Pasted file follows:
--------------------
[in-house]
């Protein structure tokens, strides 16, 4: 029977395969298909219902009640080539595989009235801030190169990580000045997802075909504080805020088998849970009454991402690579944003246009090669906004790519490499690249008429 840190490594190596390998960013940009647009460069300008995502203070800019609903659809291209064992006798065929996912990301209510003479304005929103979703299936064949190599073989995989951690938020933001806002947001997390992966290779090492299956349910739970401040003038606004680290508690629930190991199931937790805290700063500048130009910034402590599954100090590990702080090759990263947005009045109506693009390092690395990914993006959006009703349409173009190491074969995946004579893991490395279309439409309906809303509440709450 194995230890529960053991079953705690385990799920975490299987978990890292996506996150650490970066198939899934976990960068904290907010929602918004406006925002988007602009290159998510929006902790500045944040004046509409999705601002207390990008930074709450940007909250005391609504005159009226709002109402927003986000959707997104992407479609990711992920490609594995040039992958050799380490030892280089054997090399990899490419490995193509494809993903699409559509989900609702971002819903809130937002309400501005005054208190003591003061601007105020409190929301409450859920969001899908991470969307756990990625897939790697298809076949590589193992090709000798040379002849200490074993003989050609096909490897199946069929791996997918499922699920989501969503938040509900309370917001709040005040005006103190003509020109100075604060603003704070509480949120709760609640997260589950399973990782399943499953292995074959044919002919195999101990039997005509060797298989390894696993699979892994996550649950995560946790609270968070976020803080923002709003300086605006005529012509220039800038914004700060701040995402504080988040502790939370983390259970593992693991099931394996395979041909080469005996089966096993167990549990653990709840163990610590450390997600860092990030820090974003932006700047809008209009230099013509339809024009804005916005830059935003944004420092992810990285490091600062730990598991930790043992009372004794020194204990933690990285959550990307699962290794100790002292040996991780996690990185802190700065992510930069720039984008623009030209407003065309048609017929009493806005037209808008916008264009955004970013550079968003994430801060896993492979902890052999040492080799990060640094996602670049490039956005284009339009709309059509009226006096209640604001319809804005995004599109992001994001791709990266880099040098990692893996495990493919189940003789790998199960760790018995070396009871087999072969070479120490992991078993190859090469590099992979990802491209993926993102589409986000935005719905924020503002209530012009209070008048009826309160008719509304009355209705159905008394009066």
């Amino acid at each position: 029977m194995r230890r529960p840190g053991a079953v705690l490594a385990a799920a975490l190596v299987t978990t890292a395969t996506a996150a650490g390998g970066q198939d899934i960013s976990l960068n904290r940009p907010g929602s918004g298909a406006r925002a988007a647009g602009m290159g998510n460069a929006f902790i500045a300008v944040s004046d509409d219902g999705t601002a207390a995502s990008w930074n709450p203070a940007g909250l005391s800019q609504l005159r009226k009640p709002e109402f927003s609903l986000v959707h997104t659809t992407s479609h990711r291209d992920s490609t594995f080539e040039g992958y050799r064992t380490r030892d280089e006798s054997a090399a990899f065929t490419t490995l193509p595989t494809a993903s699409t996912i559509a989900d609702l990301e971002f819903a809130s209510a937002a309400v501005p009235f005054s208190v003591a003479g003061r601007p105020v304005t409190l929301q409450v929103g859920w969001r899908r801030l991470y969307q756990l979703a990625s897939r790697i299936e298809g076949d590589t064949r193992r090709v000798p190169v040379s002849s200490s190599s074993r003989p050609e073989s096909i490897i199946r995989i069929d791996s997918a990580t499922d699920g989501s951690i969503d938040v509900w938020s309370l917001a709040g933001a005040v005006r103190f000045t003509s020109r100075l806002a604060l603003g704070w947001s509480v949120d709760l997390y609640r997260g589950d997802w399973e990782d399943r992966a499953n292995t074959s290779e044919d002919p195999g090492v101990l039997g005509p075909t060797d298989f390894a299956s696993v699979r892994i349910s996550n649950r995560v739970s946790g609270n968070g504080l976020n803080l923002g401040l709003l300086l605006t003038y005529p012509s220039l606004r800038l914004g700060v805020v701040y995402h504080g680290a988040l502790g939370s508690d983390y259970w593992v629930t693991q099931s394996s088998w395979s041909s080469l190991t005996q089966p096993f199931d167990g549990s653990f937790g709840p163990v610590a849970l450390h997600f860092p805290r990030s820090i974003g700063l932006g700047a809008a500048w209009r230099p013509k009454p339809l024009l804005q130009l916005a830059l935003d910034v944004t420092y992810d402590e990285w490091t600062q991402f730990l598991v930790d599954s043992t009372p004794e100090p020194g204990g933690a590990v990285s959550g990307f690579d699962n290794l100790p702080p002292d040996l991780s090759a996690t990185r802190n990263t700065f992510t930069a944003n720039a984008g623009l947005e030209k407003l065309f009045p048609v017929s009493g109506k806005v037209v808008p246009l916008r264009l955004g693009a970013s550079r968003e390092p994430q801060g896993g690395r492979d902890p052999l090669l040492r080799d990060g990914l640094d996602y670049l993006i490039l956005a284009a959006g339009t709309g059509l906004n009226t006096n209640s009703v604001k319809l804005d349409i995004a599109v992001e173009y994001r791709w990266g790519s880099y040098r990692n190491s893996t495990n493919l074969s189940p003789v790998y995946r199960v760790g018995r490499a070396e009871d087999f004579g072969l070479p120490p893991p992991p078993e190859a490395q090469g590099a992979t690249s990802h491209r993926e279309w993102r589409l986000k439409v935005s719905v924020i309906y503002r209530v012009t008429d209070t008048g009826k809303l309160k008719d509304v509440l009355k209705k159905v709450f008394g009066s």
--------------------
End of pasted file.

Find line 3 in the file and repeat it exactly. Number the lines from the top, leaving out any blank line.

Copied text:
């Amino acid at each position: 029977m194995r230890r529960p840190g053991a079953v705690l490594a385990a799920a975490l190596v299987t978990t890292a395969t996506a996150a650490g390998g970066q198939d899934i960013s976990l960068n904290r940009p907010g929602s918004g298909a406006r925002a988007a647009g602009m290159g998510n460069a929006f902790i500045a300008v944040s004046d509409d219902g999705t601002a207390a995502s990008w930074n709450p203070a940007g909250l005391s800019q609504l005159r009226k009640p709002e109402f927003s609903l986000v959707h997104t659809t992407s479609h990711r291209d992920s490609t594995f080539e040039g992958y050799r064992t380490r030892d280089e006798s054997a090399a990899f065929t490419t490995l193509p595989t494809a993903s699409t996912i559509a989900d609702l990301e971002f819903a809130s209510a937002a309400v501005p009235f005054s208190v003591a003479g003061r601007p105020v304005t409190l929301q409450v929103g859920w969001r899908r801030l991470y969307q756990l979703a990625s897939r790697i299936e298809g076949d590589t064949r193992r090709v000798p190169v040379s002849s200490s190599s074993r003989p050609e073989s096909i490897i199946r995989i069929d791996s997918a990580t499922d699920g989501s951690i969503d938040v509900w938020s309370l917001a709040g933001a005040v005006r103190f000045t003509s020109r100075l806002a604060l603003g704070w947001s509480v949120d709760l997390y609640r997260g589950d997802w399973e990782d399943r992966a499953n292995t074959s290779e044919d002919p195999g090492v101990l039997g005509p075909t060797d298989f390894a299956s696993v699979r892994i349910s996550n649950r995560v739970s946790g609270n968070g504080l976020n803080l923002g401040l709003l300086l605006t003038y005529p012509s220039l606004r800038l914004g700060v805020v701040y995402h504080g680290a988040l502790g939370s508690d983390y259970w593992v629930t693991q099931s394996s088998w395979s041909s080469l190991t005996q089966p096993f199931d167990g549990s653990f937790g709840p163990v610590a849970l450390h997600f860092p805290r990030s820090i974003g700063l932006g700047a809008a500048w209009r230099p013509k009454p339809l024009l804005q130009l916005a830059l935003d910034v944004t420092y992810d402590e990285w490091t600062q991402f730990l598991v930790d599954s043992t009372p004794e100090p020194g204990g933690a590990v990285s959550g990307f690579d699962n290794l100790p702080p002292d040996l991780s090759a996690t990185r802190n990263t700065f992510t930069a944003n720039a984008g623009l947005e030209k407003l065309f009045p048609v017929s009493g109506k806005v037209v808008p246009l916008r264009l955004g693009a970013s550079r968003e390092p994430q801060g896993g690395r492979d902890p052999l090669l040492r080799d990060g990914l640094d996602y670049l993006i490039l956005a284009a959006g339009t709309g059509l906004n009226t006096n209640s009703v604001k319809l804005d349409i995004a599109v992001e173009y994001r791709w990266g790519s880099y040098r990692n190491s893996t495990n493919l074969s189940p003789v790998y995946r199960v760790g018995r490499a070396e009871d087999f004579g072969l070479p120490p893991p992991p078993e190859a490395q090469g590099a992979t690249s990802h491209r993926e279309w993102r589409l986000k439409v935005s719905v924020i309906y503002r209530v012009t008429d209070t008048g009826k809303l309160k008719d509304v509440l009355k209705k159905v709450f008394g009066s």